Taxidermy for your Trophy Fish
Wondering what to do with the prize fish you just caught. Or do you want to preserve your daughter’s first catch for posterity? If so, read our tips to get the best mount possible for your trophy fish. There are two ways to preserve your catch. One way is to get a fiberglass reproduction and the other is to obtain a traditional skin mount.
A fiberglass reproduction is basically a ‘copy’ of your fish. After you catch your fish take its measurements. Document the length and the width of your catch at several points around the fish’s body (remember to write down the information). Try to keep the fish in the water while you are measuring. The longer you keep the fish out of the water the greater the likelihood that you’ll harm or kill the fish.
You’ll also want to take a couple of quick photos of the fish. This is to capture the unique coloring of your catch. After you have your measurements and your photos, take your information to a company that specializes in fiberglass mounts. In some states, such as Illinois and Wisconsin, the state will pay for your fiberglass reproduction (on select species) in order to save ‘at-risk’ and potentially endangered fish.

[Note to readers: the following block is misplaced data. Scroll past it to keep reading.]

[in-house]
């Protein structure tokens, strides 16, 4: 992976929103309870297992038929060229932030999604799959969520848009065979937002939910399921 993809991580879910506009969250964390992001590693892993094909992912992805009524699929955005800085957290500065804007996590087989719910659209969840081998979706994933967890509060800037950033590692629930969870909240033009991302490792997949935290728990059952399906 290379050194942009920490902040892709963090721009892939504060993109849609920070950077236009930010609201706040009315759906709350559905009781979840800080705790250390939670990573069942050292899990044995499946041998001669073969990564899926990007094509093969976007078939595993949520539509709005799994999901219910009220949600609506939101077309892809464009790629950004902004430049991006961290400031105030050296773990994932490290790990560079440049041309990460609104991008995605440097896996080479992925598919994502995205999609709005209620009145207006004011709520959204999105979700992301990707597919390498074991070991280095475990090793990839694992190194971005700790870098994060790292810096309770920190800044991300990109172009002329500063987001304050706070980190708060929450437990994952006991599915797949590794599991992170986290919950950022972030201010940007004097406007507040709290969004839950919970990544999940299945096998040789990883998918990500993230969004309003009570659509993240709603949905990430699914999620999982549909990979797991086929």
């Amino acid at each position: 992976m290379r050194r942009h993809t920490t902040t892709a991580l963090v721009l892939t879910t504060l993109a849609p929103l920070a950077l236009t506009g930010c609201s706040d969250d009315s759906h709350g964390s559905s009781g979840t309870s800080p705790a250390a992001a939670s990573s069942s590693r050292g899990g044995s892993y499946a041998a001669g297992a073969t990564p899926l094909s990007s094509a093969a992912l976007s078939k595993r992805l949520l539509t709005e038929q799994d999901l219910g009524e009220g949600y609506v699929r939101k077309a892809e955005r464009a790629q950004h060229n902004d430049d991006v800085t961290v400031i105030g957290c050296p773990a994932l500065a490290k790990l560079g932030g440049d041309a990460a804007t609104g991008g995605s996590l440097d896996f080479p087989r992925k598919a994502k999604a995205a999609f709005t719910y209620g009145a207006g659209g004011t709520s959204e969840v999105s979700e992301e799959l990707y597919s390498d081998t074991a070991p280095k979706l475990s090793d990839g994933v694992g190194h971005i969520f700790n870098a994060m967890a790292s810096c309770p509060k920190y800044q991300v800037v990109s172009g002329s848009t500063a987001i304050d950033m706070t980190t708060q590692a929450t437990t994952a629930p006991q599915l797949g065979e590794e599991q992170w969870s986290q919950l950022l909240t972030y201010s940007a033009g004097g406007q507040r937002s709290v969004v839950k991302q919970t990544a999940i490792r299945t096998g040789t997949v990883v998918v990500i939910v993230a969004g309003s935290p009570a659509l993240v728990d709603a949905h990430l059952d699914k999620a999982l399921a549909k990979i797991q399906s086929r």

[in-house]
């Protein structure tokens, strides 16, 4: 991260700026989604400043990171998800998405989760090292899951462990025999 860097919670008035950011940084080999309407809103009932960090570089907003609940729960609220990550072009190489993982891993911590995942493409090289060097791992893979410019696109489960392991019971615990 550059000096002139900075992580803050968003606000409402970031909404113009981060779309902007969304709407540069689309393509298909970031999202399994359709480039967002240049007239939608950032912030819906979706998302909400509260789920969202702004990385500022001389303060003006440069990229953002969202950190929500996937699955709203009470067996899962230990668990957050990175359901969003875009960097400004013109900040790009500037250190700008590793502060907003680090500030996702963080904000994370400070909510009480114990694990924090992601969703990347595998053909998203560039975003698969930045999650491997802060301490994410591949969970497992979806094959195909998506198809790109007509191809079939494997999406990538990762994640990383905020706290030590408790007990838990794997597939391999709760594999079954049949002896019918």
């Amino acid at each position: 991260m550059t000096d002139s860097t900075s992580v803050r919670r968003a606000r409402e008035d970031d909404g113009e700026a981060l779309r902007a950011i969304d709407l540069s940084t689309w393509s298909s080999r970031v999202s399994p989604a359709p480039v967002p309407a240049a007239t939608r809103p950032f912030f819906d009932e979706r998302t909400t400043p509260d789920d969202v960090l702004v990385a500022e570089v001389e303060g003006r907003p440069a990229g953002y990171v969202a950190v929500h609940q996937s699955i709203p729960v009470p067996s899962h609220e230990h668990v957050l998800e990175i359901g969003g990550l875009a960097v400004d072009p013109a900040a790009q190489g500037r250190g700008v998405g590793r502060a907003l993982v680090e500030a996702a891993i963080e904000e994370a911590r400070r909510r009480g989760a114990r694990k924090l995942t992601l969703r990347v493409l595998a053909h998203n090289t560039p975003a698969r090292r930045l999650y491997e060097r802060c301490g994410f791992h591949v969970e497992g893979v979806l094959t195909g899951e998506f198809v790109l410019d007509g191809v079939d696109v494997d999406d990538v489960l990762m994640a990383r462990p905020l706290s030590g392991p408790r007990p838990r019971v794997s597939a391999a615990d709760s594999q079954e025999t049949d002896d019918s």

A skin mounts uses the skin of the actual fish. After you catch your fish take several photos of it to document the color. The color of the fish will fade after it’s killed so you want to keep a record of the beautiful coloring of your catch for the taxidermist to duplicate. Kill the fish with a Fish Billy and then put it on ice. Do not gill or gut the fish. A good taxidermist will use the real gills in the mount and once a fish is gutted it is difficult, if not impossible, to try to cover the seams.
Once you take your catch back home you will need to wrap the fish in a wet towel and let it freeze. After the fish and towel are frozen, cover the towel with freezer paper to prevent freezer burn. You can keep your fish safely preserved like this for up to a year.
When selecting a taxidermist always ask to see their work beforehand. Ask the taxidermist if he will ‘tan’ the fish hide or ‘preserve’ the fish hide. A tanned hide will last in excess of 100 years but a preserved hide will only last approximately 20 years. Never put your mount over a fireplace or heater. Keep it away from direct sunlight as well. A well-mounted fish can be a source of great family pride and interest for several generations. And even if the fish doesn’t continue to grow, the adventure stories and fish tales certainly will.
Questions? Comments? Send them to Trix@Adventurewoman.com. Send us your fishing photos. If we feature your photo you’ll receive a t-shirt and a REAL Adventure Woman certificate.